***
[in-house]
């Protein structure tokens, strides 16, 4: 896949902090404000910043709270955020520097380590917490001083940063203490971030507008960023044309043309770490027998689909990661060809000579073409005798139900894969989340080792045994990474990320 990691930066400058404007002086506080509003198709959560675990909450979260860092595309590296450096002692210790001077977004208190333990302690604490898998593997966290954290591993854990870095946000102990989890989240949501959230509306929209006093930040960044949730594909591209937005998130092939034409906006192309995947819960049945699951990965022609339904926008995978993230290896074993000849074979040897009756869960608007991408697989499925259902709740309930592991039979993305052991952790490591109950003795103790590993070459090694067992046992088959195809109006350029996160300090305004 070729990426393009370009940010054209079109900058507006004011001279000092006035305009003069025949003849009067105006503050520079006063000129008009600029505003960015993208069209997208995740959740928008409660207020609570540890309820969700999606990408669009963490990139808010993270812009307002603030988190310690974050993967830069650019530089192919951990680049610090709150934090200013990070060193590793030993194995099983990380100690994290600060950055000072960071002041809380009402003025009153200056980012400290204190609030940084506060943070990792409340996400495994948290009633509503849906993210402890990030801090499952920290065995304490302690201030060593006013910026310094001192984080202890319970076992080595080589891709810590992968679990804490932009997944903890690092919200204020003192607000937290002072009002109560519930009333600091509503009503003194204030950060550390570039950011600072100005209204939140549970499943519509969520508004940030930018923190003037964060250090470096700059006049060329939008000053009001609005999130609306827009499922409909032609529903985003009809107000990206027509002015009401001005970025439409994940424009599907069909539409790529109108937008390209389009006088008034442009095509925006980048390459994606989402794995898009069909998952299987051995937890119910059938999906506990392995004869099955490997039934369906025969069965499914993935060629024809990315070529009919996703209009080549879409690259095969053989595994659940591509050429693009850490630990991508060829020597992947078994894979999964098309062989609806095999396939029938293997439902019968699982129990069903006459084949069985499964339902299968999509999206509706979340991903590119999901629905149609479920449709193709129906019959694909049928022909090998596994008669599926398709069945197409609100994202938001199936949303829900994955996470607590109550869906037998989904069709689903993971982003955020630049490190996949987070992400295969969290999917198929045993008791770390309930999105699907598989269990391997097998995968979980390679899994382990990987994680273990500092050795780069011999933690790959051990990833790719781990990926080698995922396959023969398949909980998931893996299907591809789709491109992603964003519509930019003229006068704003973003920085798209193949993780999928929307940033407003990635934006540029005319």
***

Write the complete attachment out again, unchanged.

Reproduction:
[in-house]
């Protein structure tokens, strides 16, 4: 896949902090404000910043709270955020520097380590917490001083940063203490971030507008960023044309043309770490027998689909990661060809000579073409005798139900894969989340080792045994990474990320 990691930066400058404007002086506080509003198709959560675990909450979260860092595309590296450096002692210790001077977004208190333990302690604490898998593997966290954290591993854990870095946000102990989890989240949501959230509306929209006093930040960044949730594909591209937005998130092939034409906006192309995947819960049945699951990965022609339904926008995978993230290896074993000849074979040897009756869960608007991408697989499925259902709740309930592991039979993305052991952790490591109950003795103790590993070459090694067992046992088959195809109006350029996160300090305004 070729990426393009370009940010054209079109900058507006004011001279000092006035305009003069025949003849009067105006503050520079006063000129008009600029505003960015993208069209997208995740959740928008409660207020609570540890309820969700999606990408669009963490990139808010993270812009307002603030988190310690974050993967830069650019530089192919951990680049610090709150934090200013990070060193590793030993194995099983990380100690994290600060950055000072960071002041809380009402003025009153200056980012400290204190609030940084506060943070990792409340996400495994948290009633509503849906993210402890990030801090499952920290065995304490302690201030060593006013910026310094001192984080202890319970076992080595080589891709810590992968679990804490932009997944903890690092919200204020003192607000937290002072009002109560519930009333600091509503009503003194204030950060550390570039950011600072100005209204939140549970499943519509969520508004940030930018923190003037964060250090470096700059006049060329939008000053009001609005999130609306827009499922409909032609529903985003009809107000990206027509002015009401001005970025439409994940424009599907069909539409790529109108937008390209389009006088008034442009095509925006980048390459994606989402794995898009069909998952299987051995937890119910059938999906506990392995004869099955490997039934369906025969069965499914993935060629024809990315070529009919996703209009080549879409690259095969053989595994659940591509050429693009850490630990991508060829020597992947078994894979999964098309062989609806095999396939029938293997439902019968699982129990069903006459084949069985499964339902299968999509999206509706979340991903590119999901629905149609479920449709193709129906019959694909049928022909090998596994008669599926398709069945197409609100994202938001199936949303829900994955996470607590109550869906037998989904069709689903993971982003955020630049490190996949987070992400295969969290999917198929045993008791770390309930999105699907598989269990391997097998995968979980390679899994382990990987994680273990500092050795780069011999933690790959051990990833790719781990990926080698995922396959023969398949909980998931893996299907591809789709491109992603964003519509930019003229006068704003973003920085798209193949993780999928929307940033407003990635934006540029005319």